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Here is this line in perl:

open my $fh_echo, '-|' or exec "$sshstr \"$str\"";

Basically it exec's $sshstr and then the output goes into $fh_echo, somehow. I am curious as to the mechanisms that go behind this operation. Can someone explain what the '-|' means?

Also how does this loads the output into $fh_echo? Does it output it little by little or is $fh_echo simply a handle to the output of exec?

Haha I can't even google this cuz -| don't show up in the results.

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up vote 4 down vote accepted

See perlfork. That's a forking pipe open.

Basically, |- pipes output to a forked child process, and -| reads (within the child process) from the parent.

From perldoc -f open:

If you open a pipe on the command '-', i.e., either '|-' or '-|' with 2-arguments (or 1-argument) form of open(), then there is an implicit fork done, and the return value of open is the pid of the child within the parent process, and 0 within the child process.

In your example, you're opening a pipe to read from a child process, then forking, then in the child, replacing the process with $sshstr.

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Oh so basically it grabs output from the child process, which is exec and sets $fh_echo as a handle to that output? Is this a buffered process? Or is it synchronous? – Razor Storm Aug 10 '10 at 0:24
It is a buffered handle, so you'll need to set $|. – Pedro Silva Aug 10 '10 at 0:51
open() just always fails in this example, because you need to provide a right-side. So that means the above code always exits by calling exec(qq[$sshstr "$str"]). – Scott S. McCoy Aug 10 '10 at 0:55
@Scott S. McCoy: incorrect. open forks and returns true (a pid) in the parent and false in the child, so only the child does the exec, with stdin coming from the parent's $fh_echo filehandle. – ysth Aug 10 '10 at 0:58
@Scott S. McCoy: in your linked code, I think the die is confusing the results, but the doc says "If you open a pipe on the command '-', i.e., either '|-' or '-|' with 2-arguments (or 1-argument) form of open(), then there is an implicit fork done, and the return value of open is the pid of the child within the parent process, and 0 within the child process." And the doc is correct. – ysth Aug 10 '10 at 1:16

It seems this does the same thing as open my $fh_echo, "-|", "$sshstr \"$str\"". It deparses as:

exec qq[$sexec qq[$sshstr "$str"] unless open my $fh_echo, '-|'

The output isn't really loaded into $fh_echo when things are opened successfully, $fh_echo becomes a filehandle with the output of the executable in the right-most argument of open() by way of a pipeline. For more on pipelines, check out the wikipedia page. It should be pointed out that your given example, however, doesn't open anything. Because there is no command on the right-hand side of the example you provided, open() will always return a non-true value indicating failure, and the right side of the expression will always run. See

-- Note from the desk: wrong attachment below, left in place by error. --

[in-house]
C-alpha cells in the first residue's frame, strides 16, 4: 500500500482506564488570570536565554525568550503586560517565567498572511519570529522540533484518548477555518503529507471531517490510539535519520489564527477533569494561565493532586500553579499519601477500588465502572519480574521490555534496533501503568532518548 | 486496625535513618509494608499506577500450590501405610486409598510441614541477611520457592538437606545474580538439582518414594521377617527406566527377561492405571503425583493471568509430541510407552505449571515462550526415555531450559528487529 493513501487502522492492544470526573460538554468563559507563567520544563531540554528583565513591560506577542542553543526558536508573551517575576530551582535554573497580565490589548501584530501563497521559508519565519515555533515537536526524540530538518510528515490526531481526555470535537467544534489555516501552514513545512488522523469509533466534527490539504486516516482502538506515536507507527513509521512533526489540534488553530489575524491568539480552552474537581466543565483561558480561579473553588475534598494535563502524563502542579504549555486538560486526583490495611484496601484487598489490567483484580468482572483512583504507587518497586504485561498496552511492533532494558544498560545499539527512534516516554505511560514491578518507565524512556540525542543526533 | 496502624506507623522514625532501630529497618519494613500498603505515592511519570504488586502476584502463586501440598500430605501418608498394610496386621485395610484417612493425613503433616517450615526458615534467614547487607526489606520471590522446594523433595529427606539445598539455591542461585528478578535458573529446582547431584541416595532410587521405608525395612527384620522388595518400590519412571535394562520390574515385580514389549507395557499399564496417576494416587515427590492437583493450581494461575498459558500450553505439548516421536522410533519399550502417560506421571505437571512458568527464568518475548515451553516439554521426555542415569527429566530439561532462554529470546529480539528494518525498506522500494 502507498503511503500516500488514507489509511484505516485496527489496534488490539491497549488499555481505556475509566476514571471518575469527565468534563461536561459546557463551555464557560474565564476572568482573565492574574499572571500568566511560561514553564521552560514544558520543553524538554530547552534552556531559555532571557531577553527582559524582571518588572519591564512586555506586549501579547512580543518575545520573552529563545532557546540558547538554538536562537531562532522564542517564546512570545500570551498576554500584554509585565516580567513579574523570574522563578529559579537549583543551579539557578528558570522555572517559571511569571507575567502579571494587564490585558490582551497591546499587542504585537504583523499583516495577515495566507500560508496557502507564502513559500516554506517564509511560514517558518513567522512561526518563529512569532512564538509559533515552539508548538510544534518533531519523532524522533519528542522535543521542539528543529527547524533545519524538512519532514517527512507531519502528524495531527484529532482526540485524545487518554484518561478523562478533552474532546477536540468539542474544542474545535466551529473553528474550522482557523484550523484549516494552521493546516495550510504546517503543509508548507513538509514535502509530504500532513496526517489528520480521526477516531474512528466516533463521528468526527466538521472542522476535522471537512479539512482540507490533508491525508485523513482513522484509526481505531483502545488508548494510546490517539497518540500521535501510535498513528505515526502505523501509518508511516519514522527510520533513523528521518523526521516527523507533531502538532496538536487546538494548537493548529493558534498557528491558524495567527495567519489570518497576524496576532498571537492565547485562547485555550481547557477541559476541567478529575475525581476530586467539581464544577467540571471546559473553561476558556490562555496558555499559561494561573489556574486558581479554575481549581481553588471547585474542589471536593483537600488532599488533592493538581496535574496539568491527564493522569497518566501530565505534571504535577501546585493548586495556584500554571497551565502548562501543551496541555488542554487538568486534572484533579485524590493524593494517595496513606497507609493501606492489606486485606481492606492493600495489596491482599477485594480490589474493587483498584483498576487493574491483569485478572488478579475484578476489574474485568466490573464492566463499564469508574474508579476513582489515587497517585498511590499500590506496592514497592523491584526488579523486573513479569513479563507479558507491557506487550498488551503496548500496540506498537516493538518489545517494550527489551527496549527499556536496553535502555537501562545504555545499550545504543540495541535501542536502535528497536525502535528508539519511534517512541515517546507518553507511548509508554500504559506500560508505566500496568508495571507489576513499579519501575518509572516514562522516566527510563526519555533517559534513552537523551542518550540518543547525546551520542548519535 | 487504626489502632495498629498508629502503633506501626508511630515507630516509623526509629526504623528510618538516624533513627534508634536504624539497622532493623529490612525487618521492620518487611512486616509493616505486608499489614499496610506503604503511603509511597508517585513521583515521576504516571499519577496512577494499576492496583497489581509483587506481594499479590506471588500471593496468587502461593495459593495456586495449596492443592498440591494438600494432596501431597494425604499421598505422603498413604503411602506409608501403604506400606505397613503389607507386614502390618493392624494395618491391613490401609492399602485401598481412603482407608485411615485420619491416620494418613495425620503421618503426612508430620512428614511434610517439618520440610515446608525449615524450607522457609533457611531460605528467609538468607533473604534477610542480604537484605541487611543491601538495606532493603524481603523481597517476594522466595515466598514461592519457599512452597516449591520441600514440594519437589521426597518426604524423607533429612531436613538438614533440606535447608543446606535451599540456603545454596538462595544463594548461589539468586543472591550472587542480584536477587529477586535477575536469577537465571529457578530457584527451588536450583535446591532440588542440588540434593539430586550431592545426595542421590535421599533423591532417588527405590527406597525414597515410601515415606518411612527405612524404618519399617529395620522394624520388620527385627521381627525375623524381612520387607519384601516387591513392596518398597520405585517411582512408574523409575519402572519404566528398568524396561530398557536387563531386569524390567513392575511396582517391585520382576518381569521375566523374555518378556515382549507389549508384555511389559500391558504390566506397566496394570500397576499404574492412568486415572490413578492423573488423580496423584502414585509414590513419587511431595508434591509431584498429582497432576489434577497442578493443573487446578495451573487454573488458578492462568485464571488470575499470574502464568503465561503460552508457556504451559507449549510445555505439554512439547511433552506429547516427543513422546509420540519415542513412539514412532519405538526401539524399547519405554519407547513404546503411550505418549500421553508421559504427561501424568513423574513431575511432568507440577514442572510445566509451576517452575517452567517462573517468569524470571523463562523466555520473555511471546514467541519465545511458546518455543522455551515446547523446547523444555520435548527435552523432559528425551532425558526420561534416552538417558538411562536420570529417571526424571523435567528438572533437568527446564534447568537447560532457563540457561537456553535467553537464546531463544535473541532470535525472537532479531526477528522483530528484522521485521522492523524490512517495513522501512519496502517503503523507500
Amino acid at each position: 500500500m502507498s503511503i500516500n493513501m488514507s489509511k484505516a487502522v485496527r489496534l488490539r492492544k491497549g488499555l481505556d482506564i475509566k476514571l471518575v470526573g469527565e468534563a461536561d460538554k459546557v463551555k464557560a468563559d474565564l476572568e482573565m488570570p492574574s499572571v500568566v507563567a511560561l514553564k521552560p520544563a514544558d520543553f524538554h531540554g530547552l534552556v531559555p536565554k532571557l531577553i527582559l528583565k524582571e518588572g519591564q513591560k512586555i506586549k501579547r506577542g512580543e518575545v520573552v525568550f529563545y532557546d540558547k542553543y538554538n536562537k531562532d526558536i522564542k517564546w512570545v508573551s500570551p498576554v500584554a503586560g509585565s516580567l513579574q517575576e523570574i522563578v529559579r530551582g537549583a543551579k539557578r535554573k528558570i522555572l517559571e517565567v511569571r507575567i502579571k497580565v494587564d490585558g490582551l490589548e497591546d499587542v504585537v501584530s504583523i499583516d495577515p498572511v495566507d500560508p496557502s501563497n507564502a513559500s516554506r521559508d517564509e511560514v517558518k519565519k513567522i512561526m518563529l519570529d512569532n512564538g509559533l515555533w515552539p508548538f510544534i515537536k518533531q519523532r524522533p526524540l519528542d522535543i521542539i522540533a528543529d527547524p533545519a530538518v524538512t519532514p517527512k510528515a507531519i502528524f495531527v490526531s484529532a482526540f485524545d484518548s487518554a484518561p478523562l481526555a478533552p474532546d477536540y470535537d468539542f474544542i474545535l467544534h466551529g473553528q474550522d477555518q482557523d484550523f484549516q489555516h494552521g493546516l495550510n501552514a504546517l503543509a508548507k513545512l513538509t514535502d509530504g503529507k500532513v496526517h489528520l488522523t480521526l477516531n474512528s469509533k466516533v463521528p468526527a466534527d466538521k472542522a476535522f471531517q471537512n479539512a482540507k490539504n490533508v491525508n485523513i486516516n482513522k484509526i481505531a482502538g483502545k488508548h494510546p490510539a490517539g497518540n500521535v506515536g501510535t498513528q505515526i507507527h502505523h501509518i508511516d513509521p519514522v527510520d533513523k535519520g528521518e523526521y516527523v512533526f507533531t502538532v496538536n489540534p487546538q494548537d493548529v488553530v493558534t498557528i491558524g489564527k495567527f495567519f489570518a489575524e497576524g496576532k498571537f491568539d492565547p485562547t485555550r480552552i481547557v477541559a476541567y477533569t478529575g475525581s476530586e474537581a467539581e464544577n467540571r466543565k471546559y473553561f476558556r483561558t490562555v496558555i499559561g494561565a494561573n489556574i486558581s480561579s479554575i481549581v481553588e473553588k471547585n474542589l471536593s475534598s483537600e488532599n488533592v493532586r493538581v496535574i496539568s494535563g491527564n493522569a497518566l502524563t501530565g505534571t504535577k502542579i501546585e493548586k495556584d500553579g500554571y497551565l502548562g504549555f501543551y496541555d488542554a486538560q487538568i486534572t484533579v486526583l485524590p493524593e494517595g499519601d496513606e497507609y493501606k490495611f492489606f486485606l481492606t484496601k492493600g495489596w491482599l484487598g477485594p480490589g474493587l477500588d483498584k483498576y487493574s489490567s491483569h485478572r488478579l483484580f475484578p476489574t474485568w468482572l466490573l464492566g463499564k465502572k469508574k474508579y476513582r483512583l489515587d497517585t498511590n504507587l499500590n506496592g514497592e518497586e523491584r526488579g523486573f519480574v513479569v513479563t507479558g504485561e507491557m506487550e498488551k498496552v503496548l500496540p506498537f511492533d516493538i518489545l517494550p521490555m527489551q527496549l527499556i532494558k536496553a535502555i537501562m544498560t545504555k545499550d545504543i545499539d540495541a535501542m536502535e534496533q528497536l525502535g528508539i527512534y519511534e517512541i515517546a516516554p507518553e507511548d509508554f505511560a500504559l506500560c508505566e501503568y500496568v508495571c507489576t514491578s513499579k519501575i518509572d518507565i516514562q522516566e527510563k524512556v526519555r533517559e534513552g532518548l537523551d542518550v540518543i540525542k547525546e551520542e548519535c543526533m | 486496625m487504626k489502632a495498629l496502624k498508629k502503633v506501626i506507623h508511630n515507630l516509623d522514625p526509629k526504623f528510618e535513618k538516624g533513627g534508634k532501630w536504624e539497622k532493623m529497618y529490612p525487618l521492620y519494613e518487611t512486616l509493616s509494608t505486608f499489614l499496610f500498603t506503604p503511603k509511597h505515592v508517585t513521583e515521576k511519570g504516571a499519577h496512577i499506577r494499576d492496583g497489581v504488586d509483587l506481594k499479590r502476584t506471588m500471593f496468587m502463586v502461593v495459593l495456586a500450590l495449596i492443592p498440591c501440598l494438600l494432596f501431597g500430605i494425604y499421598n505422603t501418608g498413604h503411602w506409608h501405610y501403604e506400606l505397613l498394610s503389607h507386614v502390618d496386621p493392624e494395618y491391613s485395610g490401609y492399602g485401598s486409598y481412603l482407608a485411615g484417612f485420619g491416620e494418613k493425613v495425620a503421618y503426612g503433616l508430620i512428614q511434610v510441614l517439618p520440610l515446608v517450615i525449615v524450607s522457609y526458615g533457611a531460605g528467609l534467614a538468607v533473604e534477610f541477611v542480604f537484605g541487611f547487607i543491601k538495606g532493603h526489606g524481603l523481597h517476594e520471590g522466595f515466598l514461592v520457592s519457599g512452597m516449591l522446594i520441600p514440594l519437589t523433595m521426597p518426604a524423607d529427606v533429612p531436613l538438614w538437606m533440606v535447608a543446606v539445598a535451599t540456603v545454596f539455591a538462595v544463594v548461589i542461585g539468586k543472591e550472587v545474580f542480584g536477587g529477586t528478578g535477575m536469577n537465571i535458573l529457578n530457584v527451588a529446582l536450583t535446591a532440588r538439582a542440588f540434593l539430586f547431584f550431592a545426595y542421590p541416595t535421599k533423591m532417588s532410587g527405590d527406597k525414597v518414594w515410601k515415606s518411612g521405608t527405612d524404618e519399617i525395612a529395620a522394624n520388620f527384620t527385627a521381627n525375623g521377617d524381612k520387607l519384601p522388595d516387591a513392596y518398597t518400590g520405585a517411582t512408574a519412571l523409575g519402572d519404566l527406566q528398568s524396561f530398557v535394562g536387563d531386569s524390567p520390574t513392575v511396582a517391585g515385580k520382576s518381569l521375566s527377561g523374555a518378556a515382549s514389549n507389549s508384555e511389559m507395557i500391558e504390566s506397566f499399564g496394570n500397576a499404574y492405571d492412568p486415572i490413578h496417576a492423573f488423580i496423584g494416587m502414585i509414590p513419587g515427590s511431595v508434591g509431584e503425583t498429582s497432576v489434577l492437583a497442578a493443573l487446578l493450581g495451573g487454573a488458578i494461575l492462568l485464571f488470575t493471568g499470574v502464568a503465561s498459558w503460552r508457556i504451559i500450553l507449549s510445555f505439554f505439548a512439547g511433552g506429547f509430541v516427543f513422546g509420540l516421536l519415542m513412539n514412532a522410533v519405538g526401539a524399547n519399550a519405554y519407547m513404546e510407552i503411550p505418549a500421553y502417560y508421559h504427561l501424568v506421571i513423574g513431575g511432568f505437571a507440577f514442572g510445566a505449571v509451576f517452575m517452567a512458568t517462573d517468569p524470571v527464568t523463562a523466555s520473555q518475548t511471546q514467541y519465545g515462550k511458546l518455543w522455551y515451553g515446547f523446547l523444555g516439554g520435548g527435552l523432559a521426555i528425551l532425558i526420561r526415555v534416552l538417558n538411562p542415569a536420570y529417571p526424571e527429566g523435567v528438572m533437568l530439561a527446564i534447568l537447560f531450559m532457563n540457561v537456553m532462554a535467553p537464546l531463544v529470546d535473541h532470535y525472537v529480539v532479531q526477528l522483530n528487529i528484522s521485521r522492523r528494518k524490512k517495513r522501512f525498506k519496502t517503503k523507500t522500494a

To go into further details if it were to be successful, we'll use open my $f, "-|", "echo hi" as a better example. What this does is redefine stdin on for the child process as being the right side of a pipe, making it roughly equivalent to the following:

pipe my $fh_echo, my $childout;

if (fork == 0) {
    close STDOUT; 
    open STDOUT, ">>&", $childout;

    exec "echo hi";

This first creates a pipe, and then forks. In the child process, stdout is redefined as the write side of the pipe. exec is then called (see exec(2) for more details) which replaces the current process with the given process. From that point on, since stdout has been redefined as being the writable side of the pipe, all output to stdout will actually write to the pipe instead of what-ever the target might have been before.

Also, to go into further detail on exec "echo hi" defects to a shell since it's not a fully qualified executable path. Which is to say, it actually gets read by perl as exec "/bin/sh", "echo hi" since perl decides to make no decisions as to what the given expression might really mean.

Hopefully that explains the mechanics.

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Haha very detailed explanation, except for the tiny thing pointed out by the comments on the other answer. :P Regardless, thanks! Basically I have this line in my code to feed back the results of the $str script in AJAX calls. However, due to buffering and random issues, this sometimes times out the cgi script, so I was wondering the mechanisms so I may tweak it around. However, in retrospect I most likely just have to change the AJAX headers to allow continuous requests, or at the least lengthen the expire time. – Razor Storm Aug 10 '10 at 4:45
Hopefully you aren't dynamically building $sslstr or $str and then using it to make a syscall in a CGI script. That would be very dangerous. – Scott S. McCoy Aug 10 '10 at 17:50
Well.. I partially am. However, I do have a lot more securities involved in that piece of code that I left out of my snipplet. – Razor Storm Aug 11 '10 at 17:49

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